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An internationally recognized technical publication for over 60 years, TAPPI Journal (TJ) publishes the latest and most relevant research on the forest products and related industries. A stringent peer-review process and distinguished editorial board of academic and industry experts set TAPPI Journal apart as a reliable source for impactful basic and applied research and technical reviews. Read more.

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Editorial: Nanocellulose: What's next?

May 31, 2019

Many of the researchers in this field in the late 1990s and early 2000s were challenged in terms of translation research issues due to the limited production capacity of nanocellulosics on a global stage. To address this call, several pilot-plant production plants have been developed and can now deliver NC on multikilo/ton scale as these issues are gradually being resolved.

Research needs for nanocellulose commercialization and applications

May 31, 2019

INTRODUCTION: This short review deals with some applications and research needs for nanocellulosic (NC) materials; primarily cellulose nanocrystals (CNC), cellulose nanofibers (CNF), and bacterial cellulose (BC). Whereas CNC and BC materials are fairly homogenous, CNF materials represent a wide sector of different materials, often with a high heterogeneity. This is due to different pretreatment methods (mechanical, chemical, enzymatic), woodbased or agricultural-based materials, delignification and bleaching procedures, etc. The purpose of this comprehensive review is not to discuss the various production methods, for which the reader may consult with a selected number of reviews [1-6]; thus, the focus is on practical applications. Practical applications and potential markets were also discussed some years ago by other investigators [7-8]. Upscaling and choice of pretreatment methods, as well as economic considerations and different business models, have also been discussed, along with: œ Toxicity and environmental issues [9-10] œ The complex characterization of cellulose nanomaterials [4] The reader should also be aware of new contenders to the three classic groups of cellulosic nanomaterials, which are already in a commercial phase. These include cellulose filaments [11-12] and materials from mechanical grinding processes [13], and these materials may be nanostructures or not, depending on our classification. Finally, as indicated by the editorial on p. 275, scientists are currently taking a deep dive into the fundamental features of nanocellulosic materials [14-15].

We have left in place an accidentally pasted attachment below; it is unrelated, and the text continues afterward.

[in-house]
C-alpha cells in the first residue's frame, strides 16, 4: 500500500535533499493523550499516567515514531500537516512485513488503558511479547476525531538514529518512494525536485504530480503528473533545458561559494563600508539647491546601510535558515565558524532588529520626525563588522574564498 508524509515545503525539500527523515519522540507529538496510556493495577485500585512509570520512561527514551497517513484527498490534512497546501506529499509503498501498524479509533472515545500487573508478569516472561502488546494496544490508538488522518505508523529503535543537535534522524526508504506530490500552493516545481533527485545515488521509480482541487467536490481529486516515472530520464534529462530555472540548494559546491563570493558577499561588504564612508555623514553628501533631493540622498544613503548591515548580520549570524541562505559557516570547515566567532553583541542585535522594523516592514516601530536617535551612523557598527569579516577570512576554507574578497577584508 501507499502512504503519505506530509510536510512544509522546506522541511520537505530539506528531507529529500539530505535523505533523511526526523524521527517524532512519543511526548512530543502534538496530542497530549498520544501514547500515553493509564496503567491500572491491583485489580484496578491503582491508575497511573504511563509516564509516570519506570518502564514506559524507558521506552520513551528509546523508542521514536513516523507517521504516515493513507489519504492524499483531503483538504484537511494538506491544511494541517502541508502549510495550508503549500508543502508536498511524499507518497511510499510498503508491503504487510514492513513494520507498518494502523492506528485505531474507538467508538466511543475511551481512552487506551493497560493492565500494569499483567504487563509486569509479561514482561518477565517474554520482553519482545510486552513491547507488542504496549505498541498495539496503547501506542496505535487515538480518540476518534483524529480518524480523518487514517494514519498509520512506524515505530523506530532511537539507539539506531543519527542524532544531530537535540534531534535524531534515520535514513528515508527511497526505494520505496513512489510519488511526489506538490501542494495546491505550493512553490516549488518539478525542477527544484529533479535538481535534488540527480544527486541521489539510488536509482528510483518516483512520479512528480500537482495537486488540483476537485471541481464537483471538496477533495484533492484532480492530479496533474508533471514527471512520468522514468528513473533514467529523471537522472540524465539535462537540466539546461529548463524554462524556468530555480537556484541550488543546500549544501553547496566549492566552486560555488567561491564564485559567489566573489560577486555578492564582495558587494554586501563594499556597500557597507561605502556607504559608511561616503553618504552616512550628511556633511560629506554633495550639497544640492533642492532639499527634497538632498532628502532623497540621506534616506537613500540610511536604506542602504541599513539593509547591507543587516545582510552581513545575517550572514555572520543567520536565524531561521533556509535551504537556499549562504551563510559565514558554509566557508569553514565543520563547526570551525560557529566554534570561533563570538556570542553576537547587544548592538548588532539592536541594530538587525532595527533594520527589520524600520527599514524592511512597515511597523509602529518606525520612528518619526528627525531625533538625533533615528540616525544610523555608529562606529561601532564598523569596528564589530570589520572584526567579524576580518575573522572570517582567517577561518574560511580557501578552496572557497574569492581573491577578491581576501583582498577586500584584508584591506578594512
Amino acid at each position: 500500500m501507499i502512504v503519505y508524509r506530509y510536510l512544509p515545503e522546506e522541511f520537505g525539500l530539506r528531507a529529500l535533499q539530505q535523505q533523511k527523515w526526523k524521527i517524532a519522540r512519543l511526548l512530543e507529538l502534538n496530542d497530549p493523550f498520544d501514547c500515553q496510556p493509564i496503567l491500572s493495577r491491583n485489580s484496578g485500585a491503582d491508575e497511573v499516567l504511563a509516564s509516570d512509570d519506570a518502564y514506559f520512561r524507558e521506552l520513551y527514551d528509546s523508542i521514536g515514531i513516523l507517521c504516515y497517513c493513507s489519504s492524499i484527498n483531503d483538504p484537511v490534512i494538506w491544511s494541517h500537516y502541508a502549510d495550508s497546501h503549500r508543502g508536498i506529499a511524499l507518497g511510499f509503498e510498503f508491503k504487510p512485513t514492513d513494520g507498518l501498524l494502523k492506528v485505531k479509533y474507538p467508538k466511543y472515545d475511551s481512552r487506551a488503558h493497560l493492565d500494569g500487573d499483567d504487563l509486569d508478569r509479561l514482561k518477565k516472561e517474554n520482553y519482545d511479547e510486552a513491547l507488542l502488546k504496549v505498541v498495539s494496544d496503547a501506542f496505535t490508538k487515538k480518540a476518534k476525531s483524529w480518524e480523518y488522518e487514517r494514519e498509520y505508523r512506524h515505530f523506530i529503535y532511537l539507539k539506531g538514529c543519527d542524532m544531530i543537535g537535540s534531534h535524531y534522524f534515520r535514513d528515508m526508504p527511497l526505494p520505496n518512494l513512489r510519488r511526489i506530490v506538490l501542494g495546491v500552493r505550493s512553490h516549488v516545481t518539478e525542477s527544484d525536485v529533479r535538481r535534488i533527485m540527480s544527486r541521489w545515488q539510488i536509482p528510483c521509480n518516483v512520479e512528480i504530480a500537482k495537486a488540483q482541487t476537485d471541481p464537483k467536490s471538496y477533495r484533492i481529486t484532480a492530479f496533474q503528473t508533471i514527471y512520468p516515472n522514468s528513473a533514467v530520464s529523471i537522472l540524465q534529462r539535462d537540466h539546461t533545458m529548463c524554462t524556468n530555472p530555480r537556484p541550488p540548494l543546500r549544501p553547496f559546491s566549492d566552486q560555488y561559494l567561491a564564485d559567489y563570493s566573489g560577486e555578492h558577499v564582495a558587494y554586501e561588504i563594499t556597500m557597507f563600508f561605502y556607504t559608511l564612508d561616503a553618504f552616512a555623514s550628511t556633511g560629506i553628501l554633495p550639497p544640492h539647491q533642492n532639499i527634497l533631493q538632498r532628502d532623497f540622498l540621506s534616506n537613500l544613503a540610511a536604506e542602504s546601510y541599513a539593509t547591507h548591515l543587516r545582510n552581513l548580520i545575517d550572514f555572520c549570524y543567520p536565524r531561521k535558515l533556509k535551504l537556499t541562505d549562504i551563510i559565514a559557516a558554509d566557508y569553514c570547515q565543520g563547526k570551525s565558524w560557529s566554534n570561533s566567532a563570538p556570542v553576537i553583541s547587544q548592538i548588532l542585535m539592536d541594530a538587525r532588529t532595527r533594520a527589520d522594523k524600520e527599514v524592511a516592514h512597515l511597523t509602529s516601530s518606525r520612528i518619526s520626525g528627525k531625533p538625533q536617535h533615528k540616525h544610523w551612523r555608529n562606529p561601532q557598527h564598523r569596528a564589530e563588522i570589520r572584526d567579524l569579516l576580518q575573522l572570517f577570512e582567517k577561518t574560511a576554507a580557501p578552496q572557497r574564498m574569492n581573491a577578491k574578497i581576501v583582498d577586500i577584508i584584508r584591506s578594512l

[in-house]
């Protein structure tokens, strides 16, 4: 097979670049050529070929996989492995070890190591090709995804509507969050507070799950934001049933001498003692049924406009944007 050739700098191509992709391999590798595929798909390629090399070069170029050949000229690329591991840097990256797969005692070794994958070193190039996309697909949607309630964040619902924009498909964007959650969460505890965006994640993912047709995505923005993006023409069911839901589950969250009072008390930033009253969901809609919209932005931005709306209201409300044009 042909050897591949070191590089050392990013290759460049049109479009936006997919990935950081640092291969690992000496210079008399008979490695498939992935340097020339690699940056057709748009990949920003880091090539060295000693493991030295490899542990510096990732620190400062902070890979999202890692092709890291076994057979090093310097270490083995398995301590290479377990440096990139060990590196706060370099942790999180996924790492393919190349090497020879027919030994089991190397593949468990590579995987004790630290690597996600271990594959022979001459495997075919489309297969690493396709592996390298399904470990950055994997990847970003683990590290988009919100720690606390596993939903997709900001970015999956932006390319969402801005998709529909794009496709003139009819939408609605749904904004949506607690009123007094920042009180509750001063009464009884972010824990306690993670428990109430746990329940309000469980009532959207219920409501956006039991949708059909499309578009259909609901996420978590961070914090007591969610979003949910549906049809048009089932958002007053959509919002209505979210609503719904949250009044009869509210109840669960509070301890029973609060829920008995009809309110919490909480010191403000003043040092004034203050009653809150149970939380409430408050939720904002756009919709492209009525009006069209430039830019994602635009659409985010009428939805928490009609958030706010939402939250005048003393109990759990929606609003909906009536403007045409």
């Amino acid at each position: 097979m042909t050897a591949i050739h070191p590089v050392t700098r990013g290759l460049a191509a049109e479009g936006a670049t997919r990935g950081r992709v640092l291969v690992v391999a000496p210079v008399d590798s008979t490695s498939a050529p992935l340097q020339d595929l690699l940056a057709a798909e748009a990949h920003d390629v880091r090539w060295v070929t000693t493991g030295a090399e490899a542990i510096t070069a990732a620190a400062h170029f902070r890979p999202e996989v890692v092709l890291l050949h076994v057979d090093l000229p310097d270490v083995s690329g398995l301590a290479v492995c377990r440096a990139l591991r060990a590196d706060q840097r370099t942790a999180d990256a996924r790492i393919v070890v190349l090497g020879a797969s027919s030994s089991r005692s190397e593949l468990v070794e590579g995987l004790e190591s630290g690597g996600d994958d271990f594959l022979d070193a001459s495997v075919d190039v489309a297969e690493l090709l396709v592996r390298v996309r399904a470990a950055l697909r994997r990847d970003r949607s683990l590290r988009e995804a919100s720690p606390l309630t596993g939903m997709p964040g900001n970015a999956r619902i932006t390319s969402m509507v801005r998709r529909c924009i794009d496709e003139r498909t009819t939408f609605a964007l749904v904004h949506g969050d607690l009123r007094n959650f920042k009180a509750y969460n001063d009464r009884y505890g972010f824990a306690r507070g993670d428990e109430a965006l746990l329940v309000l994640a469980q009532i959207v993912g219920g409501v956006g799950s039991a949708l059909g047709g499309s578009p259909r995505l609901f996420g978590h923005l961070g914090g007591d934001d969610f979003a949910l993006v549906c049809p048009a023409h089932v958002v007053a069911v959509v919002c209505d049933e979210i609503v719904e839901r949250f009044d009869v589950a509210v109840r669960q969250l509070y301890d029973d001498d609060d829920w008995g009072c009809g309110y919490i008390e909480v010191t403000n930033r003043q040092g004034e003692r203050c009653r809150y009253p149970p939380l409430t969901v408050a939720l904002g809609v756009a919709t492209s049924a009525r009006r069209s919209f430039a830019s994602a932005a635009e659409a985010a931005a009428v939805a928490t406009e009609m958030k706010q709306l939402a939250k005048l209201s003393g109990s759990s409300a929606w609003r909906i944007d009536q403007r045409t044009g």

Sources, collection, and handling of noncondensible gases in modern kraft pulp mills

May 31, 2019

ABSTRACT: This work describes and discusses sources of noncondensible gases (NCG) in modern kraft pulp mills and modern NCG collection from process units where odor emissions can occur if these gases are released to the surroundings. A mill-wide overview of NCG sources and collection in modern pulp mills is provided. Using modern practices, malodorous gases can be collected to the extent that a pulp mill is essentially odor free. The key to limiting complaint-causing odors is prevention of these emissions during process disturbances, equipment malfunctions, operator errors, and other unforeseen occurrences.

Nanocellulose: Market perspectives

May 31, 2019

SPECIAL FEATURE

A novel approach for determining the reactivity of dissolving pulp based on the COD method

May 31, 2019